The Prince’s name—Dolor, which means grief—sets the tone. When his nurse was carrying the infant she dropped him, causing him to be lame. Here is a tale with a fairy godmother, a wicked king and a magic cloak. There are no instant fixes. The godmother tells Prince Dolor “I cannot alter your lot in any way, but I can help you to bear it.”. Many children’s books from the Victorian era can be sickly sweet and cloying—treacle—or tediously preachy. This book, thankfully, was light on both counts.
The sense of the inevitable, as the grown-up people call it—that we cannot have things as we want them to be, but as they are, and that we must learn to bear them and make the best of them—this lesson, which everybody has to learn soon or late—came, alas! sadly soon, to the poor boy. He fought against it for a while, and then, quite overcome, turned and sobbed bitterly in this godmother’s arms.
Where Dinah Mulock sees the inevitable (Fate), I see divine providence. If I were reading this to a child, we would talk about the difference between fate and providence and how those differences would affect our responses.
When we see people suffering or unfortunate, we feel very sorry for them; but when we see them bravely bearing their sufferings, and making the best of their misfortunes, it is quite a different feeling. We respect, we admire them. One can respect and admire even a little child.
[My edition had two other stories by Dinah Maria Mulock Craik. I found The Adventures of a Brownie, (a foot high old man who can only be seen by children) bland and blah. The lack of conflict or tension provided no hooks to hold my interest. Poor Prin was perhaps the ghastliest children’s story I have ever read. In those days an annual tax was levied on pet owners which the parents couldn’t pay. When a girl is instructed to take the dog to the landlord, she drowned the dog she loved to prevent him from going to a questionable home. End of story. Ghastly, I tell you.]
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Do you reckon Tom Sawyer was satisfied after all them adventures? The answer, Huck Finn tells us, is no. Instead of a good float down the Mississippi, Jim, Huck and Tom glide in hot air balloon across the Atlantic and over Africa. It’s a fun romp—it is supposedly a parody of Around the World in 80 Days—with laugh out loud humor. Don’t get your knickers all knotted because Twain puts tigers in Africa or the balloon’s fuel and food are never replenished. Some sections are dicey for younger ones: the mad (in all senses) inventor is pushed out of the balloon over the Atlantic; they come across dead bodies in the desert.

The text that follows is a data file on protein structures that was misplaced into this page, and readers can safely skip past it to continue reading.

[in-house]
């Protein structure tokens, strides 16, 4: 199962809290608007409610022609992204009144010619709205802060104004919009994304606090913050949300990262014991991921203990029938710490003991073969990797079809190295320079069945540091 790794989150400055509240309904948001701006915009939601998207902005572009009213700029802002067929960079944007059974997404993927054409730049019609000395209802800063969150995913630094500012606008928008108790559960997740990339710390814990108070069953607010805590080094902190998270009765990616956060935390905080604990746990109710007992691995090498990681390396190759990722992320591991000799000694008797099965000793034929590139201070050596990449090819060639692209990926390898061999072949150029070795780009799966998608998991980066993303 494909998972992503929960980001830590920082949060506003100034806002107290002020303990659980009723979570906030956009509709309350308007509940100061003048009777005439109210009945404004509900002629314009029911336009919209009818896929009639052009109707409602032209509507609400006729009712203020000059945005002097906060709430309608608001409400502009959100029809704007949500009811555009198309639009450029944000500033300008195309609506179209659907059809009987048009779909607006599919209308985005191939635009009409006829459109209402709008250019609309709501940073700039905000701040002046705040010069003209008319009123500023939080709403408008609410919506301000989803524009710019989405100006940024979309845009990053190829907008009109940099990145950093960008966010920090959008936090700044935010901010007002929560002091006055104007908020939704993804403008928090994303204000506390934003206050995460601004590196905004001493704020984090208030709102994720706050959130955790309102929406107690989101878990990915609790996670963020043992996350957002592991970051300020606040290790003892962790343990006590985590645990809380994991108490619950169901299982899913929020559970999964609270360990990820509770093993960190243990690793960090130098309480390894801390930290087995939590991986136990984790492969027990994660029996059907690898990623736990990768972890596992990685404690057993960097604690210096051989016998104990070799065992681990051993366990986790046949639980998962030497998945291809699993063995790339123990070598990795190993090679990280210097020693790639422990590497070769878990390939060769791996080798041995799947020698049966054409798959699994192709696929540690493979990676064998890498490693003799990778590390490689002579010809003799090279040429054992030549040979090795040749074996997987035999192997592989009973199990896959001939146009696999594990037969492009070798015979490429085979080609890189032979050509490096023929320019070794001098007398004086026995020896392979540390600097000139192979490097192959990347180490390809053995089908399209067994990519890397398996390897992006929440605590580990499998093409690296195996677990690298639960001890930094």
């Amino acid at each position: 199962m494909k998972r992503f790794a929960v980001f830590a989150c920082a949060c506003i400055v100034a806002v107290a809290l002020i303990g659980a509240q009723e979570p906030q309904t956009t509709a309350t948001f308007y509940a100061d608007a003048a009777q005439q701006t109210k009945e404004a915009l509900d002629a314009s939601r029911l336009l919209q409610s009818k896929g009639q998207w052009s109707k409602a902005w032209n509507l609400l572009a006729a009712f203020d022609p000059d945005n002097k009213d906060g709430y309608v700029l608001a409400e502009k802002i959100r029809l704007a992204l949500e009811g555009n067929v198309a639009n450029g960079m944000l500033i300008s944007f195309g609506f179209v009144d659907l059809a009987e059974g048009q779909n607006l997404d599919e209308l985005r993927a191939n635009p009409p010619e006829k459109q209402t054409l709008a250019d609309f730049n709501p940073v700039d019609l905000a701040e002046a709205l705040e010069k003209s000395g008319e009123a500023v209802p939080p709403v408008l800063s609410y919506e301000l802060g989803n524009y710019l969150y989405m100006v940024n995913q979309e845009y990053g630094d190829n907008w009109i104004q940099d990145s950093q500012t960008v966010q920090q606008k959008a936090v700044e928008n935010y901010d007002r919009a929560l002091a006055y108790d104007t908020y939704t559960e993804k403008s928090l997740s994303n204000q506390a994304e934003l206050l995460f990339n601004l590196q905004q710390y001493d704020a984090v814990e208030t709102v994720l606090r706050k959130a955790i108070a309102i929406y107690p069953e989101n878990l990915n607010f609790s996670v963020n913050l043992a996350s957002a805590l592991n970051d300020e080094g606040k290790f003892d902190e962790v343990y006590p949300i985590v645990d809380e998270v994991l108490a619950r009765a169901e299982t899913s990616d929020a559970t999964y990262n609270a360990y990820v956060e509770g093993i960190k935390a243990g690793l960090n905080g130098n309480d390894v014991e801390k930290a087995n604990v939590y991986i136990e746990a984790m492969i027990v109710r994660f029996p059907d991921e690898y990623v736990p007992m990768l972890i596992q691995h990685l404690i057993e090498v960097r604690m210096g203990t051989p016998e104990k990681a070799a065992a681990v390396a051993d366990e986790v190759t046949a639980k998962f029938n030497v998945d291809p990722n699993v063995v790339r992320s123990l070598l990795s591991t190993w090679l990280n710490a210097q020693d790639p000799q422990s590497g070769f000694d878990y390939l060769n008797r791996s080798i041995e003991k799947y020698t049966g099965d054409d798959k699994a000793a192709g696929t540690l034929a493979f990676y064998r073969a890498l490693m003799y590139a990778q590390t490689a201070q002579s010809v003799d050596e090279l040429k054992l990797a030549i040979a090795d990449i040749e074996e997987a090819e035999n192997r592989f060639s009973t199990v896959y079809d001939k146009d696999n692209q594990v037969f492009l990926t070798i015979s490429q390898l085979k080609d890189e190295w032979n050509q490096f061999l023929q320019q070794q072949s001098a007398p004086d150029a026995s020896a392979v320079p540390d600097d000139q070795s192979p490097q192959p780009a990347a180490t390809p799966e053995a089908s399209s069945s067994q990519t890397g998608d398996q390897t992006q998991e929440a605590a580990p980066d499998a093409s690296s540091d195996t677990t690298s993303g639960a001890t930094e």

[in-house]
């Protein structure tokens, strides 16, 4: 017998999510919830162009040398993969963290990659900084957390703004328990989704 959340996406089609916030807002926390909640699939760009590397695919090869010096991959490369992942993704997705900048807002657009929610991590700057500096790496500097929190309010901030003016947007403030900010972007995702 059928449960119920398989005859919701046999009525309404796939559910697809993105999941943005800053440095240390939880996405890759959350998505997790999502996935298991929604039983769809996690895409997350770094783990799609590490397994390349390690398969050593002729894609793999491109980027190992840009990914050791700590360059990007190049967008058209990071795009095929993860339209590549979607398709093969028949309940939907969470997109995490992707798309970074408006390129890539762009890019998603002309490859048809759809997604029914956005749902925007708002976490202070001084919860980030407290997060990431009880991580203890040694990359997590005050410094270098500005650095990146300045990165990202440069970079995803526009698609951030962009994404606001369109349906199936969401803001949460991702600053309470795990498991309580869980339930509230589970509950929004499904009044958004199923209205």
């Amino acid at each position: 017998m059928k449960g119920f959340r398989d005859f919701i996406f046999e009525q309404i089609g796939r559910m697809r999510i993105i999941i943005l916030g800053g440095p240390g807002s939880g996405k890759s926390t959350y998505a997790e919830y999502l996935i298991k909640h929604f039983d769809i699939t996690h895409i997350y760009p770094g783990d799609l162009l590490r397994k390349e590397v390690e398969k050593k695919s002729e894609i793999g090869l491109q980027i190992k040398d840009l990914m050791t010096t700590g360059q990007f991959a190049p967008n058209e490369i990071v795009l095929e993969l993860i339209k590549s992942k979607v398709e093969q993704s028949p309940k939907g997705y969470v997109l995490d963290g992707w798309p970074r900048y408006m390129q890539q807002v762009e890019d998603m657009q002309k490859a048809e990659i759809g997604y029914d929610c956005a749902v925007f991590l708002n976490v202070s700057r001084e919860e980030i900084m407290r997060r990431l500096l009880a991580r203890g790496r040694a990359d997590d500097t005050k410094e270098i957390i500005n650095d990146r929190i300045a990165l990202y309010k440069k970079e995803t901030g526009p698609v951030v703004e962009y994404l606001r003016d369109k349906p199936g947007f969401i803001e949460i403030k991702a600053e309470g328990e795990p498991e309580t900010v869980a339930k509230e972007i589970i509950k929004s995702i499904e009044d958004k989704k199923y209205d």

Jim begun to snore — soft and blubbery at first, then a long rasp, then a stronger one, then a half a dozen horrible ones, like the last water sucking down the plug-hole of a bath-tub, then the same with more power to it, and some big coughs and snorts flung in, the way a cow does that is choking to death; and when the person has got to that point he is at his level best, and can wake up a man that is in the next block with a dipperful of loddanum in him, but can’t wake himself up although all that awful noise of his’n ain’t but three inches from his own ears.
Me and Jim went all to pieces with joy, and begun to shout whoopjamboreehoo…
“My goodness,” I says, “we’ll be as rich as Creosote, won’t we, Tom?”
They was all Moslems, Tom said, and when I asked him what a Moslem was, he said it was a person that wasn’t a Presbyterian. So there is plenty of them in Missouri, though I didn’t know it before.
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Nathaniel Hawthorne retells six Greek myths [The Gorgon’s Head, The Golden Touch, The Paradise for Children, The Three Golden Apples, The Miraculous Pitcher and The Chimæra] in A Wonder Book for Girls & Boys. Eustace Bright, the gifted poetry-writing college-aged narrator who calls his cousins Primrose, Periwinkle, Cowslip, Clover, Sweet Fern, etc. tells the myths with humor, intelligence and grace.
Sit down, then, every soul of you and be all as still as so many mice. At the slightest interruption, whether from the great, naughty Primrose, little Dandelion, or any other, I shall bite the story short off between my teeth, and swallow the untold part.
Hawthorne writes an interlude chapter before and after each myth that responds to the previous story and introduces the next. There isn’t enough material in these interludes to give me a sense of each child’s personality (it would have been easier for me if their given names—Susan, Peter, David and Sally—were used); nevertheless, I enjoyed these chapters as much as I did the myths.
Ninety-nine people out of a hundred, I suppose, would have been frightened out of their wits by the very first of his ugly shapes, and would have taken to their heels at once. For, one of the hardest things in this world is, to see the difference between real dangers and imaginary ones.
Oh, how heavily passes the time, while an adventurous youth is yearning to do his part in life, and to gather in the harvest of his renown! How hard a lesson it is to wait! Our life is brief, and how much of it is spent in teaching us only this!